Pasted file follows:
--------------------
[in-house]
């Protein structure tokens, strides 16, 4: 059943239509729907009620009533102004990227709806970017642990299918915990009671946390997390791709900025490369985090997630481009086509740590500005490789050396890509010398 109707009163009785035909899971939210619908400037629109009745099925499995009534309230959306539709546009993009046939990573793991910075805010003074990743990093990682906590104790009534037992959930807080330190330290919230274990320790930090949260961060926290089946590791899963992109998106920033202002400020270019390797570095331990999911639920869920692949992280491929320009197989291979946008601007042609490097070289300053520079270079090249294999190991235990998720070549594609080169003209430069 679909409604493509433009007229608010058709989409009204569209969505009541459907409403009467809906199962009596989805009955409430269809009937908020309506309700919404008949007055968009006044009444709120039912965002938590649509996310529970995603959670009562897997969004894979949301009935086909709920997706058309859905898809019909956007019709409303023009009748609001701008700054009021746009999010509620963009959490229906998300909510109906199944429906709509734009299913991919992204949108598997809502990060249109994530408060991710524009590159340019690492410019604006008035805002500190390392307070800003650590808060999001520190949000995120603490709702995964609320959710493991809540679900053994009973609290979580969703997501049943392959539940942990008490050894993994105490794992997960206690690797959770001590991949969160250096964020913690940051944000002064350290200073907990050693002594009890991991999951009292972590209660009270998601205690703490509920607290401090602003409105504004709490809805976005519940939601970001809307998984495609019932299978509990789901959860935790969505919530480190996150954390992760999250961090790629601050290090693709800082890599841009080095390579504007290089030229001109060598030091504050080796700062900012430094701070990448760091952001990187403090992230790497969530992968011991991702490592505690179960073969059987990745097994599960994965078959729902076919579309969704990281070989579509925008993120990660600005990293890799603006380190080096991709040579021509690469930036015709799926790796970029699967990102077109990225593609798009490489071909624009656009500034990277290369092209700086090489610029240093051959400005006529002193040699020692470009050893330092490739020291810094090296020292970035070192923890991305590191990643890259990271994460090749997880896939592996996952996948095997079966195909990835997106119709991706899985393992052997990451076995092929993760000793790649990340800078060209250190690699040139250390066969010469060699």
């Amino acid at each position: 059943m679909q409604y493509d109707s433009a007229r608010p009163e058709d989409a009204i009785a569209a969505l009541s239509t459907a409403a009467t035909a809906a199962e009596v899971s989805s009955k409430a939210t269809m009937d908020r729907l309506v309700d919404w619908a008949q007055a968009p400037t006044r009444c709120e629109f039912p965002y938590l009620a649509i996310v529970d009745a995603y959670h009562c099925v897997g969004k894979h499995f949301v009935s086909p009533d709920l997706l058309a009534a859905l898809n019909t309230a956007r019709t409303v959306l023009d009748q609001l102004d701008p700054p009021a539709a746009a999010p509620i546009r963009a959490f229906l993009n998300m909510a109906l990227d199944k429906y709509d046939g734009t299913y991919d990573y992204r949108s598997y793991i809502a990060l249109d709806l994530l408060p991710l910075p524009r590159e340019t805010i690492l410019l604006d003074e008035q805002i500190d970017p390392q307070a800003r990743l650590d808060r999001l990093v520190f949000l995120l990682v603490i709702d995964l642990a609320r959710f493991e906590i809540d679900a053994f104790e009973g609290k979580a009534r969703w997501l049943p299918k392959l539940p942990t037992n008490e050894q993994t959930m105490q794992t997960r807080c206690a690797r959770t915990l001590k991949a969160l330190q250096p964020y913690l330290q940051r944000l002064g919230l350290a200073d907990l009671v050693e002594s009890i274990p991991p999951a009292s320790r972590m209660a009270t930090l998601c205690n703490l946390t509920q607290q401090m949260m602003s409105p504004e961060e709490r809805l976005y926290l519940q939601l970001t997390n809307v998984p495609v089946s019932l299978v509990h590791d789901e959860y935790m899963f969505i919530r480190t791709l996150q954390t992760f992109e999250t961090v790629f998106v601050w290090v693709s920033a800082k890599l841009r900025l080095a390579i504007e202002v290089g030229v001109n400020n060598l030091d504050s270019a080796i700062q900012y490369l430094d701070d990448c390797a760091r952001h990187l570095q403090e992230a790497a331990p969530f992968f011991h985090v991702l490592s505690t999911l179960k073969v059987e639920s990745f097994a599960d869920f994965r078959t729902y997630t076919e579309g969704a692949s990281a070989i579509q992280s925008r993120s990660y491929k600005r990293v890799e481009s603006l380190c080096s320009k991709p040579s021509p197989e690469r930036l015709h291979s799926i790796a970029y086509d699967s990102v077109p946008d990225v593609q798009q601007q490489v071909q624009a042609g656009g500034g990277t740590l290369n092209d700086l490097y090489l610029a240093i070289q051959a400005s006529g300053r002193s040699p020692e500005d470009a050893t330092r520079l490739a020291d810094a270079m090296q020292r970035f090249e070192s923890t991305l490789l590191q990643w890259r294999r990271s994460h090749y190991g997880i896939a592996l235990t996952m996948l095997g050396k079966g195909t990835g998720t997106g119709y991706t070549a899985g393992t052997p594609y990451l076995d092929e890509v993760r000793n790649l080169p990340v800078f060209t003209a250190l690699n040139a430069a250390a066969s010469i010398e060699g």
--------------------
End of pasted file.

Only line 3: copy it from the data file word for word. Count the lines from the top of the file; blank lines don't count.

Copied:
């Amino acid at each position: 059943m679909q409604y493509d109707s433009a007229r608010p009163e058709d989409a009204i009785a569209a969505l009541s239509t459907a409403a009467t035909a809906a199962e009596v899971s989805s009955k409430a939210t269809m009937d908020r729907l309506v309700d919404w619908a008949q007055a968009p400037t006044r009444c709120e629109f039912p965002y938590l009620a649509i996310v529970d009745a995603y959670h009562c099925v897997g969004k894979h499995f949301v009935s086909p009533d709920l997706l058309a009534a859905l898809n019909t309230a956007r019709t409303v959306l023009d009748q609001l102004d701008p700054p009021a539709a746009a999010p509620i546009r963009a959490f229906l993009n998300m909510a109906l990227d199944k429906y709509d046939g734009t299913y991919d990573y992204r949108s598997y793991i809502a990060l249109d709806l994530l408060p991710l910075p524009r590159e340019t805010i690492l410019l604006d003074e008035q805002i500190d970017p390392q307070a800003r990743l650590d808060r999001l990093v520190f949000l995120l990682v603490i709702d995964l642990a609320r959710f493991e906590i809540d679900a053994f104790e009973g609290k979580a009534r969703w997501l049943p299918k392959l539940p942990t037992n008490e050894q993994t959930m105490q794992t997960r807080c206690a690797r959770t915990l001590k991949a969160l330190q250096p964020y913690l330290q940051r944000l002064g919230l350290a200073d907990l009671v050693e002594s009890i274990p991991p999951a009292s320790r972590m209660a009270t930090l998601c205690n703490l946390t509920q607290q401090m949260m602003s409105p504004e961060e709490r809805l976005y926290l519940q939601l970001t997390n809307v998984p495609v089946s019932l299978v509990h590791d789901e959860y935790m899963f969505i919530r480190t791709l996150q954390t992760f992109e999250t961090v790629f998106v601050w290090v693709s920033a800082k890599l841009r900025l080095a390579i504007e202002v290089g030229v001109n400020n060598l030091d504050s270019a080796i700062q900012y490369l430094d701070d990448c390797a760091r952001h990187l570095q403090e992230a790497a331990p969530f992968f011991h985090v991702l490592s505690t999911l179960k073969v059987e639920s990745f097994a599960d869920f994965r078959t729902y997630t076919e579309g969704a692949s990281a070989i579509q992280s925008r993120s990660y491929k600005r990293v890799e481009s603006l380190c080096s320009k991709p040579s021509p197989e690469r930036l015709h291979s799926i790796a970029y086509d699967s990102v077109p946008d990225v593609q798009q601007q490489v071909q624009a042609g656009g500034g990277t740590l290369n092209d700086l490097y090489l610029a240093i070289q051959a400005s006529g300053r002193s040699p020692e500005d470009a050893t330092r520079l490739a020291d810094a270079m090296q020292r970035f090249e070192s923890t991305l490789l590191q990643w890259r294999r990271s994460h090749y190991g997880i896939a592996l235990t996952m996948l095997g050396k079966g195909t990835g998720t997106g119709y991706t070549a899985g393992t052997p594609y990451l076995d092929e890509v993760r000793n790649l080169p990340v800078f060209t003209a250190l690699n040139a430069a250390a066969s010469i010398e060699g």